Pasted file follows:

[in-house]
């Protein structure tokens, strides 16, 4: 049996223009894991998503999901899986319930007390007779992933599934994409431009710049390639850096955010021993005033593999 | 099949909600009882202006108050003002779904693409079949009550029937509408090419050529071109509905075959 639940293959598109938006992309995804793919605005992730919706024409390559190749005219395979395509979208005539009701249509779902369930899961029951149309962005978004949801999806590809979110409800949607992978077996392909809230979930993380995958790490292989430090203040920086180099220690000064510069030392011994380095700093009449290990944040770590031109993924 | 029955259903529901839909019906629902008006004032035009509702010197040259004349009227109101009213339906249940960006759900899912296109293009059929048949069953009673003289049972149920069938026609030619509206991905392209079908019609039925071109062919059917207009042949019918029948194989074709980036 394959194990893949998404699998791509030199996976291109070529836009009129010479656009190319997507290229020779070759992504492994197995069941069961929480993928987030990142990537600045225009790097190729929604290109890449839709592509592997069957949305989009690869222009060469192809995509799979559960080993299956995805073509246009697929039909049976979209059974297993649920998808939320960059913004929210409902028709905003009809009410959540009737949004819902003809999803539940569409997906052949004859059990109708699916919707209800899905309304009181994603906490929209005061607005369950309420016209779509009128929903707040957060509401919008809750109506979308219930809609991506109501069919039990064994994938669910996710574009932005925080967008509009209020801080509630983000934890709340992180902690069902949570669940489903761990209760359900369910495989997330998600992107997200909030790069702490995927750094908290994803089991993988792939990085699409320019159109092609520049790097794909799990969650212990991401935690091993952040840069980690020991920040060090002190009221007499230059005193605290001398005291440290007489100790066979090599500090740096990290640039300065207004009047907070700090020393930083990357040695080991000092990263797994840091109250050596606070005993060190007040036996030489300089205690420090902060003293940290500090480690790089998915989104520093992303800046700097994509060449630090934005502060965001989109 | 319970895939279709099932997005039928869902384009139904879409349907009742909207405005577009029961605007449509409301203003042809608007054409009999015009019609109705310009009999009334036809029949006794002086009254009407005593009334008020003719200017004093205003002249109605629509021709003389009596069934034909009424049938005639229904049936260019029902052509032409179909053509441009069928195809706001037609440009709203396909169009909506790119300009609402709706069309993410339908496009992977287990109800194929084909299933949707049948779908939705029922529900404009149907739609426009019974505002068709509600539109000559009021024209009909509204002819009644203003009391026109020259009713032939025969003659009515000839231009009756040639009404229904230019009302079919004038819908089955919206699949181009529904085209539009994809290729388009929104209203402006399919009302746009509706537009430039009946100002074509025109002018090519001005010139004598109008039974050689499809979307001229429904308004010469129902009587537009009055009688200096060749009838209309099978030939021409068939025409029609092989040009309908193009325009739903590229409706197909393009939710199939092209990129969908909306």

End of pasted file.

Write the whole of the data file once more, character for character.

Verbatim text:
[in-house]
């Protein structure tokens, strides 16, 4: 049996223009894991998503999901899986319930007390007779992933599934994409431009710049390639850096955010021993005033593999 | 099949909600009882202006108050003002779904693409079949009550029937509408090419050529071109509905075959 639940293959598109938006992309995804793919605005992730919706024409390559190749005219395979395509979208005539009701249509779902369930899961029951149309962005978004949801999806590809979110409800949607992978077996392909809230979930993380995958790490292989430090203040920086180099220690000064510069030392011994380095700093009449290990944040770590031109993924 | 029955259903529901839909019906629902008006004032035009509702010197040259004349009227109101009213339906249940960006759900899912296109293009059929048949069953009673003289049972149920069938026609030619509206991905392209079908019609039925071109062919059917207009042949019918029948194989074709980036 394959194990893949998404699998791509030199996976291109070529836009009129010479656009190319997507290229020779070759992504492994197995069941069961929480993928987030990142990537600045225009790097190729929604290109890449839709592509592997069957949305989009690869222009060469192809995509799979559960080993299956995805073509246009697929039909049976979209059974297993649920998808939320960059913004929210409902028709905003009809009410959540009737949004819902003809999803539940569409997906052949004859059990109708699916919707209800899905309304009181994603906490929209005061607005369950309420016209779509009128929903707040957060509401919008809750109506979308219930809609991506109501069919039990064994994938669910996710574009932005925080967008509009209020801080509630983000934890709340992180902690069902949570669940489903761990209760359900369910495989997330998600992107997200909030790069702490995927750094908290994803089991993988792939990085699409320019159109092609520049790097794909799990969650212990991401935690091993952040840069980690020991920040060090002190009221007499230059005193605290001398005291440290007489100790066979090599500090740096990290640039300065207004009047907070700090020393930083990357040695080991000092990263797994840091109250050596606070005993060190007040036996030489300089205690420090902060003293940290500090480690790089998915989104520093992303800046700097994509060449630090934005502060965001989109 | 319970895939279709099932997005039928869902384009139904879409349907009742909207405005577009029961605007449509409301203003042809608007054409009999015009019609109705310009009999009334036809029949006794002086009254009407005593009334008020003719200017004093205003002249109605629509021709003389009596069934034909009424049938005639229904049936260019029902052509032409179909053509441009069928195809706001037609440009709203396909169009909506790119300009609402709706069309993410339908496009992977287990109800194929084909299933949707049948779908939705029922529900404009149907739609426009019974505002068709509600539109000559009021024209009909509204002819009644203003009391026109020259009713032939025969003659009515000839231009009756040639009404229904230019009302079919004038819908089955919206699949181009529904085209539009994809290729388009929104209203402006399919009302746009509706537009430039009946100002074509025109002018090519001005010139004598109008039974050689499809979307001229429904308004010469129902009587537009009055009688200096060749009838209309099978030939021409068939025409029609092989040009309908193009325009739903590229409706197909393009939710199939092209990129969908909306």